Palm Sunday of the Passion of the Lord
April 09, 2017
Some years ago, I saw an exhibit of paintings by Monet. Seeing a lifetime of work by that artist, rather than viewing one isolated painting, helped me appreciate the larger context of Monet’s artistry.
And this Sunday, context is important at Mass as we hear Matthew’s account of the passion of Jesus. Matthew wrote for both Jewish and Gentile converts to Christianity, and drew on the Old Testament for his story of Jesus the Suffering Servant. His audience would understand the larger context: Jesus fulfills the promises God made to the chosen people.
Unfortunately, some Christians in later centuries used Matthew’s words as a reason to charge all the Jews of Christ’s time, or even Jews of later generations, with his death. Matthew’s language often doesn’t help: for example when the crowds ask that Jesus’ “blood be upon us and our children.” This antagonistic tone may reflect a real hostility between Matthew’s community–living 40 or 50 years after Christ–and the Jewish community of the time which did not accept Jesus.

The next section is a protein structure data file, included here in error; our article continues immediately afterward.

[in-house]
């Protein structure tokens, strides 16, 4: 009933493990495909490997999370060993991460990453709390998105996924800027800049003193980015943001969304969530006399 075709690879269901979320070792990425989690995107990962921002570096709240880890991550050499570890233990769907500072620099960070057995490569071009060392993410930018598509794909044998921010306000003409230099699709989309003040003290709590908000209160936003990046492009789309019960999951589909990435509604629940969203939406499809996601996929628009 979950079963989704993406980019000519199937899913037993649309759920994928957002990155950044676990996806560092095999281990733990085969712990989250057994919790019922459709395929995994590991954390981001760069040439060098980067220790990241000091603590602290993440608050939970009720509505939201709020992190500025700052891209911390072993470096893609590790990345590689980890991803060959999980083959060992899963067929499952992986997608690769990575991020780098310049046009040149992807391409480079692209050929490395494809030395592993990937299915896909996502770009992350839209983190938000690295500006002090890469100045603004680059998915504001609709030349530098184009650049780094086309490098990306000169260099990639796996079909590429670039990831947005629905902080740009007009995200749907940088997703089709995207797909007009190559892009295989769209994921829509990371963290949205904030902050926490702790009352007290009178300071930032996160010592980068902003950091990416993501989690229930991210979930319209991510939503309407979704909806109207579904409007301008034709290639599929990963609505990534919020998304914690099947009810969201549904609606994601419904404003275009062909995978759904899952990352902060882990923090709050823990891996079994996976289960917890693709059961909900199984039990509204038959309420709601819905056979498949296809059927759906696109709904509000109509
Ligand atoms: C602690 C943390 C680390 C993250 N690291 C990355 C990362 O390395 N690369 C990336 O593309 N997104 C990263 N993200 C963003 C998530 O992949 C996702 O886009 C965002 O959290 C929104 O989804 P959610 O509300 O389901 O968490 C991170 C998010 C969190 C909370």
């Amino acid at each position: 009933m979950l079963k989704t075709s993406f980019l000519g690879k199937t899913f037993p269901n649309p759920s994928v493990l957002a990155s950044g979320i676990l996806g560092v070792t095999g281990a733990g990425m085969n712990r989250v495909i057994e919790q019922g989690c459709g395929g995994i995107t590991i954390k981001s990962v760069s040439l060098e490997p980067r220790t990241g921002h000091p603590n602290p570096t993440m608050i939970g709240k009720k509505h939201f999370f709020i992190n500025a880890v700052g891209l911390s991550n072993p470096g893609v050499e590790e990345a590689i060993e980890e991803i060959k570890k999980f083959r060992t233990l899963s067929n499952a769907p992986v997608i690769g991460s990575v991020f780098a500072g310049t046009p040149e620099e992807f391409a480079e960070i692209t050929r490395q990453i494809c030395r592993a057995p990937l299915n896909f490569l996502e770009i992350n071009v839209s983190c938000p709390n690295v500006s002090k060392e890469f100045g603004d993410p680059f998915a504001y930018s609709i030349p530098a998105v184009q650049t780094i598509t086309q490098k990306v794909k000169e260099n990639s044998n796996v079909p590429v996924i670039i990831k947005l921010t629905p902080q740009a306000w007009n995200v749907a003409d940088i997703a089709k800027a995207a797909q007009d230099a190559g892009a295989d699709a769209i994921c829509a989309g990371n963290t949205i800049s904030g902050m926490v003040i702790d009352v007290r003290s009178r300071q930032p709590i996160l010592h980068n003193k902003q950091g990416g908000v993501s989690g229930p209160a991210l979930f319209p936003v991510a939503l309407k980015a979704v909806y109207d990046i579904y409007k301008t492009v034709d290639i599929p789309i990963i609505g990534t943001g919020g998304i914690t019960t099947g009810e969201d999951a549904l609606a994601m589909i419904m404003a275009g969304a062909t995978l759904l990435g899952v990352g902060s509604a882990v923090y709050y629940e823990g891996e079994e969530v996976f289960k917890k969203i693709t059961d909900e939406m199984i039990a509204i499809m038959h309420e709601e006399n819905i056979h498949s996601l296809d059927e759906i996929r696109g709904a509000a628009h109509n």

But there’s no excuse for anti-Semitism. Pope John Paul has urged an end to the hatred and misunderstanding between Christians and Jews. You and I can help foster such reconciliation by a careful and prayerful reading of the passion narratives.